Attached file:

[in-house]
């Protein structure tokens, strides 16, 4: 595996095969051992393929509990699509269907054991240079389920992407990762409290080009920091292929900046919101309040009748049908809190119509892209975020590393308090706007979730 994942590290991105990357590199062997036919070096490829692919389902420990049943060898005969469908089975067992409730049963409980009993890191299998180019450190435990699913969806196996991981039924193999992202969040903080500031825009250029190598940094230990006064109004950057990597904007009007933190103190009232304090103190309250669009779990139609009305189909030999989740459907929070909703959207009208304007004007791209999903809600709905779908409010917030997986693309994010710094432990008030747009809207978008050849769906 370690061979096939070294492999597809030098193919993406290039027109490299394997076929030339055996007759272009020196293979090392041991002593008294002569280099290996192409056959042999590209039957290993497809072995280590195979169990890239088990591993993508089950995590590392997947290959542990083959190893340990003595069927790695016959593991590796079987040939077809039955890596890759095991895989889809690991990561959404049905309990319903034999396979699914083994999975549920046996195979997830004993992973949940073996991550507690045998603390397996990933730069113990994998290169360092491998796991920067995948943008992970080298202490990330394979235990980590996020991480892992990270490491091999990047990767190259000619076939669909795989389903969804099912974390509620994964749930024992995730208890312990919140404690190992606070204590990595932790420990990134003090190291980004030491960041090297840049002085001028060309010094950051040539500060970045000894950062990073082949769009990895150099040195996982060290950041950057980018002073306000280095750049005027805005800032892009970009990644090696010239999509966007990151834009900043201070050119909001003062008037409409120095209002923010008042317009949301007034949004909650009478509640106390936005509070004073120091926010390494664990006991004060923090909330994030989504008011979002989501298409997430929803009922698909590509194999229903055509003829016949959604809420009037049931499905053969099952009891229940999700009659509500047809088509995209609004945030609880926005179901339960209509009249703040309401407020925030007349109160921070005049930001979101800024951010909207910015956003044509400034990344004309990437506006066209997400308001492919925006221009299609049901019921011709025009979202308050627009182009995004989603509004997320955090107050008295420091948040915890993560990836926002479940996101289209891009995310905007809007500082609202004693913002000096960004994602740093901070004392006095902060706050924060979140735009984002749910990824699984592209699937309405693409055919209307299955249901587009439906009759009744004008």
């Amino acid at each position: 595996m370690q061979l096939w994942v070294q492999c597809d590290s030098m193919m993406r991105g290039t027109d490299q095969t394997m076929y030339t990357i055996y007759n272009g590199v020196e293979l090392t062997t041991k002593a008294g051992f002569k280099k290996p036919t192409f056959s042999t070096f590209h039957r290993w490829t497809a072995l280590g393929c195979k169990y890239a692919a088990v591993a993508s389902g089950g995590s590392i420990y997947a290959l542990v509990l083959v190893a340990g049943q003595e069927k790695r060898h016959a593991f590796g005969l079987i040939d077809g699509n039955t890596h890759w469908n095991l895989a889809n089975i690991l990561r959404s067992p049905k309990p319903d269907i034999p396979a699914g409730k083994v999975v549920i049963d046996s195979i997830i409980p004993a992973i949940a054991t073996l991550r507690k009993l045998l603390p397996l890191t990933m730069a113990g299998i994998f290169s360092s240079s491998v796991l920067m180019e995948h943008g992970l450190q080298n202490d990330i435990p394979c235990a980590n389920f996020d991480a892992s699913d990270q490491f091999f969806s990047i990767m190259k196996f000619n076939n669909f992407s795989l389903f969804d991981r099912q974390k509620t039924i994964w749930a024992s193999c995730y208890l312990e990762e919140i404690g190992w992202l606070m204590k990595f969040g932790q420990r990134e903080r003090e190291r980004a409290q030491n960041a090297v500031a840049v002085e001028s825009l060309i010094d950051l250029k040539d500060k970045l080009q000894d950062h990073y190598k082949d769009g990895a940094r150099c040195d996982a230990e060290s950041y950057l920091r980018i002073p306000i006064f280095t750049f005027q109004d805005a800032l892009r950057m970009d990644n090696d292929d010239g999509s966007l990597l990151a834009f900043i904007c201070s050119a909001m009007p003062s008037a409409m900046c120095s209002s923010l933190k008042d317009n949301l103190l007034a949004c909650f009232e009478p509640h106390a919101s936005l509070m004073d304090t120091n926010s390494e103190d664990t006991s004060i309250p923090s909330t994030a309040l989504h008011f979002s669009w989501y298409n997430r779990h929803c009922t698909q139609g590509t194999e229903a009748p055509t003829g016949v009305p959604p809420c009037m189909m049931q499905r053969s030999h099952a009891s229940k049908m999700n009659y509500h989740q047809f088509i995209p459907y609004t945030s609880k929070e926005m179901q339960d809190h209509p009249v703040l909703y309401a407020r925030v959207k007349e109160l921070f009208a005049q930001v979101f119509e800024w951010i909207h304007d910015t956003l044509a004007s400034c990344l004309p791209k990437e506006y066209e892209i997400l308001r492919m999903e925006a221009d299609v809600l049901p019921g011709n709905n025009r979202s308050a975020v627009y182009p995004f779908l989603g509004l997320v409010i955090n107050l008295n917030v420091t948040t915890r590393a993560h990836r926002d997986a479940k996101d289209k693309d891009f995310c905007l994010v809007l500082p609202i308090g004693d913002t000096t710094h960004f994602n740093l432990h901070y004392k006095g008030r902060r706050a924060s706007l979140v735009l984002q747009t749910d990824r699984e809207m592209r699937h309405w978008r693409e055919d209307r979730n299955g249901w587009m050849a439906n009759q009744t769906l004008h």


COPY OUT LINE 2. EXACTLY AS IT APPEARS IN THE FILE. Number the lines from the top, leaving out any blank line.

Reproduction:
């Protein structure tokens, strides 16, 4: 595996095969051992393929509990699509269907054991240079389920992407990762409290080009920091292929900046919101309040009748049908809190119509892209975020590393308090706007979730 994942590290991105990357590199062997036919070096490829692919389902420990049943060898005969469908089975067992409730049963409980009993890191299998180019450190435990699913969806196996991981039924193999992202969040903080500031825009250029190598940094230990006064109004950057990597904007009007933190103190009232304090103190309250669009779990139609009305189909030999989740459907929070909703959207009208304007004007791209999903809600709905779908409010917030997986693309994010710094432990008030747009809207978008050849769906 370690061979096939070294492999597809030098193919993406290039027109490299394997076929030339055996007759272009020196293979090392041991002593008294002569280099290996192409056959042999590209039957290993497809072995280590195979169990890239088990591993993508089950995590590392997947290959542990083959190893340990003595069927790695016959593991590796079987040939077809039955890596890759095991895989889809690991990561959404049905309990319903034999396979699914083994999975549920046996195979997830004993992973949940073996991550507690045998603390397996990933730069113990994998290169360092491998796991920067995948943008992970080298202490990330394979235990980590996020991480892992990270490491091999990047990767190259000619076939669909795989389903969804099912974390509620994964749930024992995730208890312990919140404690190992606070204590990595932790420990990134003090190291980004030491960041090297840049002085001028060309010094950051040539500060970045000894950062990073082949769009990895150099040195996982060290950041950057980018002073306000280095750049005027805005800032892009970009990644090696010239999509966007990151834009900043201070050119909001003062008037409409120095209002923010008042317009949301007034949004909650009478509640106390936005509070004073120091926010390494664990006991004060923090909330994030989504008011979002989501298409997430929803009922698909590509194999229903055509003829016949959604809420009037049931499905053969099952009891229940999700009659509500047809088509995209609004945030609880926005179901339960209509009249703040309401407020925030007349109160921070005049930001979101800024951010909207910015956003044509400034990344004309990437506006066209997400308001492919925006221009299609049901019921011709025009979202308050627009182009995004989603509004997320955090107050008295420091948040915890993560990836926002479940996101289209891009995310905007809007500082609202004693913002000096960004994602740093901070004392006095902060706050924060979140735009984002749910990824699984592209699937309405693409055919209307299955249901587009439906009759009744004008």